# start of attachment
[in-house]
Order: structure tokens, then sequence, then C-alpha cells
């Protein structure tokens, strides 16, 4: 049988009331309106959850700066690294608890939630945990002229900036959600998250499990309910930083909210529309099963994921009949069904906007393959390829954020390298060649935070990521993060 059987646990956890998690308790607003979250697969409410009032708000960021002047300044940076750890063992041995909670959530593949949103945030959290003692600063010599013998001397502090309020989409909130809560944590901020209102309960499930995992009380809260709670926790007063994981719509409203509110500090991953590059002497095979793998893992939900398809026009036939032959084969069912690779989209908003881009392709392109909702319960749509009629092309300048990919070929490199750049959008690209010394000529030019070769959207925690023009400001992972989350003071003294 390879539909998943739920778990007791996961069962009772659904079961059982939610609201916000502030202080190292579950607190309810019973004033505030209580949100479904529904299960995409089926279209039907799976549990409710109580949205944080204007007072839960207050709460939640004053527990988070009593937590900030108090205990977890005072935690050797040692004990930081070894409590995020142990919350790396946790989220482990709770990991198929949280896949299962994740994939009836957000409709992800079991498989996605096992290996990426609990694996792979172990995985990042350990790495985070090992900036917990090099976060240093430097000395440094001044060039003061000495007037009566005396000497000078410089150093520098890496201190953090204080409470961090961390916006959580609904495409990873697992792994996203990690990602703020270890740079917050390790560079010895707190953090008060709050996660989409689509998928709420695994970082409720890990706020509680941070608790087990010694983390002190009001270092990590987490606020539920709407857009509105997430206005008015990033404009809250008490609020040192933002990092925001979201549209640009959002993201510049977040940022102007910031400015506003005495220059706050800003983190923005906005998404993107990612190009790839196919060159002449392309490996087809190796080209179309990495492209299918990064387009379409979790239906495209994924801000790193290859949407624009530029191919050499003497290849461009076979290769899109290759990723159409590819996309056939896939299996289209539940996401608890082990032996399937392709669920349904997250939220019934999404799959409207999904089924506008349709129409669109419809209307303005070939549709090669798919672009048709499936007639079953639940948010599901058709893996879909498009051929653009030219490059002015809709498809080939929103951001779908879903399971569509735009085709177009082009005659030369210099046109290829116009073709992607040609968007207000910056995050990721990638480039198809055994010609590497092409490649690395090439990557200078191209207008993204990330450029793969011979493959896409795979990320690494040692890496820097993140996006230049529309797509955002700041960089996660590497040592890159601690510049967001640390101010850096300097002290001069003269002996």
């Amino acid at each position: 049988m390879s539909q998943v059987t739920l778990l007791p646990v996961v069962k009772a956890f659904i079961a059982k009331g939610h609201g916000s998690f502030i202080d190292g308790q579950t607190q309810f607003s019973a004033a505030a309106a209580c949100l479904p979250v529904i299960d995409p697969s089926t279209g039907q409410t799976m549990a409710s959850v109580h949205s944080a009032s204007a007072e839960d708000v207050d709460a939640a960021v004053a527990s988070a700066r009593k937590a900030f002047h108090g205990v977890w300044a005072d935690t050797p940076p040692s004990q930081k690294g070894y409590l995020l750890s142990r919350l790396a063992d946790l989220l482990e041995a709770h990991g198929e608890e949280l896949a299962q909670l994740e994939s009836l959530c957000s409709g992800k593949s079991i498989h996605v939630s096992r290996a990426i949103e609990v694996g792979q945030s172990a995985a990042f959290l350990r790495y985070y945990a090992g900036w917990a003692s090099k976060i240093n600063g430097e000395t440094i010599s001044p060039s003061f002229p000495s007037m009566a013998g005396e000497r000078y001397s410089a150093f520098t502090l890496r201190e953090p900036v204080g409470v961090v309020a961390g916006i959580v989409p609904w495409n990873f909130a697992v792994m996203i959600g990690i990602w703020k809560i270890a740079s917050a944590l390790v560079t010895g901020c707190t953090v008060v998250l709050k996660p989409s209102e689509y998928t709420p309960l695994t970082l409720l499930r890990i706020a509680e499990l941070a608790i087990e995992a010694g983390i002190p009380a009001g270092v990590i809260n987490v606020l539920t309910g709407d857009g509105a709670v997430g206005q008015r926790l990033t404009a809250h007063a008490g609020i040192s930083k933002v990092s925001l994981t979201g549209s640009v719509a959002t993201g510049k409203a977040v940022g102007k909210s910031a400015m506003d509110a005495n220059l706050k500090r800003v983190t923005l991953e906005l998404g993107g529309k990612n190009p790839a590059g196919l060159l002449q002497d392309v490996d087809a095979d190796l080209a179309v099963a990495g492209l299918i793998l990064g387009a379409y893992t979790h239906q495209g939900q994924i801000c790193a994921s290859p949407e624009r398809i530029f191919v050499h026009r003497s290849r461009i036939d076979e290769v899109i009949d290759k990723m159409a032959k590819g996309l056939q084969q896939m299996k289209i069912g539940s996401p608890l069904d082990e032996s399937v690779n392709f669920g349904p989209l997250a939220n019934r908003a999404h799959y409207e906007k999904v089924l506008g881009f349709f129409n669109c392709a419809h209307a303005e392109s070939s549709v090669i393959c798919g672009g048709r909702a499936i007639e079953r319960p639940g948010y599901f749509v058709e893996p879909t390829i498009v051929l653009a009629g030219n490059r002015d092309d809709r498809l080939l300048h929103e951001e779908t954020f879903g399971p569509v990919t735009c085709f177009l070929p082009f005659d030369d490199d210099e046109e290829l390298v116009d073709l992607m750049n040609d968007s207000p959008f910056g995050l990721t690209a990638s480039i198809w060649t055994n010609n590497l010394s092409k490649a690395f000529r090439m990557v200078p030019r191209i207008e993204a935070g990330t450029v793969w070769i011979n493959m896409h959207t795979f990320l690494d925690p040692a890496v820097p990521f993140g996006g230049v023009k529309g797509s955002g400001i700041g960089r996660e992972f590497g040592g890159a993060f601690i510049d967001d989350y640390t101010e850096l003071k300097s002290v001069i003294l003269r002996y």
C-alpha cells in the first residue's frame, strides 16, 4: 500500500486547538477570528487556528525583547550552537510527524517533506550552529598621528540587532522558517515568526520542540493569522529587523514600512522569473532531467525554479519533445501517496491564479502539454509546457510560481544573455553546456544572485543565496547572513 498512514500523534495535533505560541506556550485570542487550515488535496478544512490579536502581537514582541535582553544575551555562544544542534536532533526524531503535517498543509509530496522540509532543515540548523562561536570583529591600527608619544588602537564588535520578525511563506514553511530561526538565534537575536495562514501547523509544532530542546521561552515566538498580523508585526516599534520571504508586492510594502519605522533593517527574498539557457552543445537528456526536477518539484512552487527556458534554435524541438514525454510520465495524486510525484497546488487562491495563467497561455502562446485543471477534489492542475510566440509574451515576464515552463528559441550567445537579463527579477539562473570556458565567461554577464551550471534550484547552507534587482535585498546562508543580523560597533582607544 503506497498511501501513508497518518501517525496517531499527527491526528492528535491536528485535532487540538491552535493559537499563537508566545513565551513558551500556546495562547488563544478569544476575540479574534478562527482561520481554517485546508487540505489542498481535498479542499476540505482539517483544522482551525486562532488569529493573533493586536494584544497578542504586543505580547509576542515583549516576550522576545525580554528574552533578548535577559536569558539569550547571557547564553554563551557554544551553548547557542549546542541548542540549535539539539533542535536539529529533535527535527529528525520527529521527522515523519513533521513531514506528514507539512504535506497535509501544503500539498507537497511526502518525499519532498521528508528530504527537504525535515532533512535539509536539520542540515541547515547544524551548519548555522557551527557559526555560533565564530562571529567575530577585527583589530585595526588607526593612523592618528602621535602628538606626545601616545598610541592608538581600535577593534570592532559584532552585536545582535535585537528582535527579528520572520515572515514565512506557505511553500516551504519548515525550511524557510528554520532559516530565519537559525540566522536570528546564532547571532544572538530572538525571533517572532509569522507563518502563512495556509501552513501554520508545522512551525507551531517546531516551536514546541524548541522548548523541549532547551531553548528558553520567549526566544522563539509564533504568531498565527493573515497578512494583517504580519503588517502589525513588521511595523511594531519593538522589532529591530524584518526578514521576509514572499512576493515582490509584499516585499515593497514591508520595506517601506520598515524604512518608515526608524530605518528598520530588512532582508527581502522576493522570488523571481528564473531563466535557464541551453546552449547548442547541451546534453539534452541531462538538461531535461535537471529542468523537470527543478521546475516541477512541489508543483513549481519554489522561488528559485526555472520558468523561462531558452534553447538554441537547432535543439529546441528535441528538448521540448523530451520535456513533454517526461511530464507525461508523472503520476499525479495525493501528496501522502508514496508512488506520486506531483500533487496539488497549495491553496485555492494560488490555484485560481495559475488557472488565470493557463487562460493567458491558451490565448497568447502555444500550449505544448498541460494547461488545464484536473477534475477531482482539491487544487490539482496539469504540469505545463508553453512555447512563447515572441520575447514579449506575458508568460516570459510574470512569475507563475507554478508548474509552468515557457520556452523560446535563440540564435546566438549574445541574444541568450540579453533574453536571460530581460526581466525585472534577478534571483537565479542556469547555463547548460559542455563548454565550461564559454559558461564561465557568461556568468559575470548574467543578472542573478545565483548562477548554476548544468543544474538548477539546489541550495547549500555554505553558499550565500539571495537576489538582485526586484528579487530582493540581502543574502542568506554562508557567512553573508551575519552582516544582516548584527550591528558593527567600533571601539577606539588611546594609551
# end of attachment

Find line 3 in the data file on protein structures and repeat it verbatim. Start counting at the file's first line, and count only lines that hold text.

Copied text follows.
């Protein structure tokens, strides 16, 4: 049988009331309106959850700066690294608890939630945990002229900036959600998250499990309910930083909210529309099963994921009949069904906007393959390829954020390298060649935070990521993060 059987646990956890998690308790607003979250697969409410009032708000960021002047300044940076750890063992041995909670959530593949949103945030959290003692600063010599013998001397502090309020989409909130809560944590901020209102309960499930995992009380809260709670926790007063994981719509409203509110500090991953590059002497095979793998893992939900398809026009036939032959084969069912690779989209908003881009392709392109909702319960749509009629092309300048990919070929490199750049959008690209010394000529030019070769959207925690023009400001992972989350003071003294 390879539909998943739920778990007791996961069962009772659904079961059982939610609201916000502030202080190292579950607190309810019973004033505030209580949100479904529904299960995409089926279209039907799976549990409710109580949205944080204007007072839960207050709460939640004053527990988070009593937590900030108090205990977890005072935690050797040692004990930081070894409590995020142990919350790396946790989220482990709770990991198929949280896949299962994740994939009836957000409709992800079991498989996605096992290996990426609990694996792979172990995985990042350990790495985070090992900036917990090099976060240093430097000395440094001044060039003061000495007037009566005396000497000078410089150093520098890496201190953090204080409470961090961390916006959580609904495409990873697992792994996203990690990602703020270890740079917050390790560079010895707190953090008060709050996660989409689509998928709420695994970082409720890990706020509680941070608790087990010694983390002190009001270092990590987490606020539920709407857009509105997430206005008015990033404009809250008490609020040192933002990092925001979201549209640009959002993201510049977040940022102007910031400015506003005495220059706050800003983190923005906005998404993107990612190009790839196919060159002449392309490996087809190796080209179309990495492209299918990064387009379409979790239906495209994924801000790193290859949407624009530029191919050499003497290849461009076979290769899109290759990723159409590819996309056939896939299996289209539940996401608890082990032996399937392709669920349904997250939220019934999404799959409207999904089924506008349709129409669109419809209307303005070939549709090669798919672009048709499936007639079953639940948010599901058709893996879909498009051929653009030219490059002015809709498809080939929103951001779908879903399971569509735009085709177009082009005659030369210099046109290829116009073709992607040609968007207000910056995050990721990638480039198809055994010609590497092409490649690395090439990557200078191209207008993204990330450029793969011979493959896409795979990320690494040692890496820097993140996006230049529309797509955002700041960089996660590497040592890159601690510049967001640390101010850096300097002290001069003269002996």